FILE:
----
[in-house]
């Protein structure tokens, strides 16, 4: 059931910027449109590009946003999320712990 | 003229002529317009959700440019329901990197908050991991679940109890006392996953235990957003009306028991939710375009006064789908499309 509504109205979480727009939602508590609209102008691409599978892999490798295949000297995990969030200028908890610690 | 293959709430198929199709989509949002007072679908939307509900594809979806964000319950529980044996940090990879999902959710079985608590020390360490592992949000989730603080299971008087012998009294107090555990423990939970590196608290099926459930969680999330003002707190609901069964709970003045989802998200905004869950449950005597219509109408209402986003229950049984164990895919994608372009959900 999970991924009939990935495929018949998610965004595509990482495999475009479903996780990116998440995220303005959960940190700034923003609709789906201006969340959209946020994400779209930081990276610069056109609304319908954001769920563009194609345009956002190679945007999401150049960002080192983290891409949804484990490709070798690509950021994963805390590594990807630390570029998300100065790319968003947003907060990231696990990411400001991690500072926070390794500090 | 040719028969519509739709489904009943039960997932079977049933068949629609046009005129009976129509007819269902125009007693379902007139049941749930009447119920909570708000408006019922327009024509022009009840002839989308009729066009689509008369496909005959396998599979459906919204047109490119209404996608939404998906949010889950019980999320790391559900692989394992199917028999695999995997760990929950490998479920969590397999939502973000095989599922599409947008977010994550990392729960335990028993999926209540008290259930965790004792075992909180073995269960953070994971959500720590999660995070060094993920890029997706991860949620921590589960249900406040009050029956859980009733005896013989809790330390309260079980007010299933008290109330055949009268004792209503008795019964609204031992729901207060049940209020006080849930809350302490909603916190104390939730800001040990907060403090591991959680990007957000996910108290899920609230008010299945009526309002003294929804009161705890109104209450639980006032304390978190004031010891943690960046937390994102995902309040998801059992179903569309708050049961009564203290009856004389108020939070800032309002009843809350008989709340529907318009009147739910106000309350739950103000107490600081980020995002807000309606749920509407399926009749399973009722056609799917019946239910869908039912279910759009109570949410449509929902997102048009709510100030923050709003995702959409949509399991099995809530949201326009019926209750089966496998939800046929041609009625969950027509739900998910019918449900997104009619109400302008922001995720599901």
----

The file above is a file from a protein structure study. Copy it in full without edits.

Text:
[in-house]
């Protein structure tokens, strides 16, 4: 059931910027449109590009946003999320712990 | 003229002529317009959700440019329901990197908050991991679940109890006392996953235990957003009306028991939710375009006064789908499309 509504109205979480727009939602508590609209102008691409599978892999490798295949000297995990969030200028908890610690 | 293959709430198929199709989509949002007072679908939307509900594809979806964000319950529980044996940090990879999902959710079985608590020390360490592992949000989730603080299971008087012998009294107090555990423990939970590196608290099926459930969680999330003002707190609901069964709970003045989802998200905004869950449950005597219509109408209402986003229950049984164990895919994608372009959900 999970991924009939990935495929018949998610965004595509990482495999475009479903996780990116998440995220303005959960940190700034923003609709789906201006969340959209946020994400779209930081990276610069056109609304319908954001769920563009194609345009956002190679945007999401150049960002080192983290891409949804484990490709070798690509950021994963805390590594990807630390570029998300100065790319968003947003907060990231696990990411400001991690500072926070390794500090 | 040719028969519509739709489904009943039960997932079977049933068949629609046009005129009976129509007819269902125009007693379902007139049941749930009447119920909570708000408006019922327009024509022009009840002839989308009729066009689509008369496909005959396998599979459906919204047109490119209404996608939404998906949010889950019980999320790391559900692989394992199917028999695999995997760990929950490998479920969590397999939502973000095989599922599409947008977010994550990392729960335990028993999926209540008290259930965790004792075992909180073995269960953070994971959500720590999660995070060094993920890029997706991860949620921590589960249900406040009050029956859980009733005896013989809790330390309260079980007010299933008290109330055949009268004792209503008795019964609204031992729901207060049940209020006080849930809350302490909603916190104390939730800001040990907060403090591991959680990007957000996910108290899920609230008010299945009526309002003294929804009161705890109104209450639980006032304390978190004031010891943690960046937390994102995902309040998801059992179903569309708050049961009564203290009856004389108020939070800032309002009843809350008989709340529907318009009147739910106000309350739950103000107490600081980020995002807000309606749920509407399926009749399973009722056609799917019946239910869908039912279910759009109570949410449509929902997102048009709510100030923050709003995702959409949509399991099995809530949201326009019926209750089966496998939800046929041609009625969950027509739900998910019918449900997104009619109400302008922001995720599901």